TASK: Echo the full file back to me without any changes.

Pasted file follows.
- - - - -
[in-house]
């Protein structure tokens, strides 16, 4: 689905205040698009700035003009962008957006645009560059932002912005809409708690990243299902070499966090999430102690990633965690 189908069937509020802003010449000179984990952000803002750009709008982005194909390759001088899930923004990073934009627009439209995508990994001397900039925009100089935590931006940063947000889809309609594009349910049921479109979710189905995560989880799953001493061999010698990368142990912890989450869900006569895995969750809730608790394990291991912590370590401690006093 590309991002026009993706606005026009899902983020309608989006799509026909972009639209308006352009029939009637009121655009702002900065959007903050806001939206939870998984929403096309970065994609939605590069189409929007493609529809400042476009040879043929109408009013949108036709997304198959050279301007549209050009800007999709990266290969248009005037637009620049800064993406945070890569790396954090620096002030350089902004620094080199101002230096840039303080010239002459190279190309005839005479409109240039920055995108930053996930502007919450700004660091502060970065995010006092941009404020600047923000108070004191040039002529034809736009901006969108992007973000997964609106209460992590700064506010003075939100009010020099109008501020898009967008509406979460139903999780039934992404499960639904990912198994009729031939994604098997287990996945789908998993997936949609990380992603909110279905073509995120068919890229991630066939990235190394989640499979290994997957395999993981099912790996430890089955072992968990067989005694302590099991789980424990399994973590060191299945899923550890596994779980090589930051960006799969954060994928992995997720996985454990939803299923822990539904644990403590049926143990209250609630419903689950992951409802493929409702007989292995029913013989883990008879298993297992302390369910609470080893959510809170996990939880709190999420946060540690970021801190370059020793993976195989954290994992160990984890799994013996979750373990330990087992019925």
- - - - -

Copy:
[in-house]
């Protein structure tokens, strides 16, 4: 689905205040698009700035003009962008957006645009560059932002912005809409708690990243299902070499966090999430102690990633965690 189908069937509020802003010449000179984990952000803002750009709008982005194909390759001088899930923004990073934009627009439209995508990994001397900039925009100089935590931006940063947000889809309609594009349910049921479109979710189905995560989880799953001493061999010698990368142990912890989450869900006569895995969750809730608790394990291991912590370590401690006093 590309991002026009993706606005026009899902983020309608989006799509026909972009639209308006352009029939009637009121655009702002900065959007903050806001939206939870998984929403096309970065994609939605590069189409929007493609529809400042476009040879043929109408009013949108036709997304198959050279301007549209050009800007999709990266290969248009005037637009620049800064993406945070890569790396954090620096002030350089902004620094080199101002230096840039303080010239002459190279190309005839005479409109240039920055995108930053996930502007919450700004660091502060970065995010006092941009404020600047923000108070004191040039002529034809736009901006969108992007973000997964609106209460992590700064506010003075939100009010020099109008501020898009967008509406979460139903999780039934992404499960639904990912198994009729031939994604098997287990996945789908998993997936949609990380992603909110279905073509995120068919890229991630066939990235190394989640499979290994997957395999993981099912790996430890089955072992968990067989005694302590099991789980424990399994973590060191299945899923550890596994779980090589930051960006799969954060994928992995997720996985454990939803299923822990539904644990403590049926143990209250609630419903689950992951409802493929409702007989292995029913013989883990008879298993297992302390369910609470080893959510809170996990939880709190999420946060540690970021801190370059020793993976195989954290994992160990984890799994013996979750373990330990087992019925």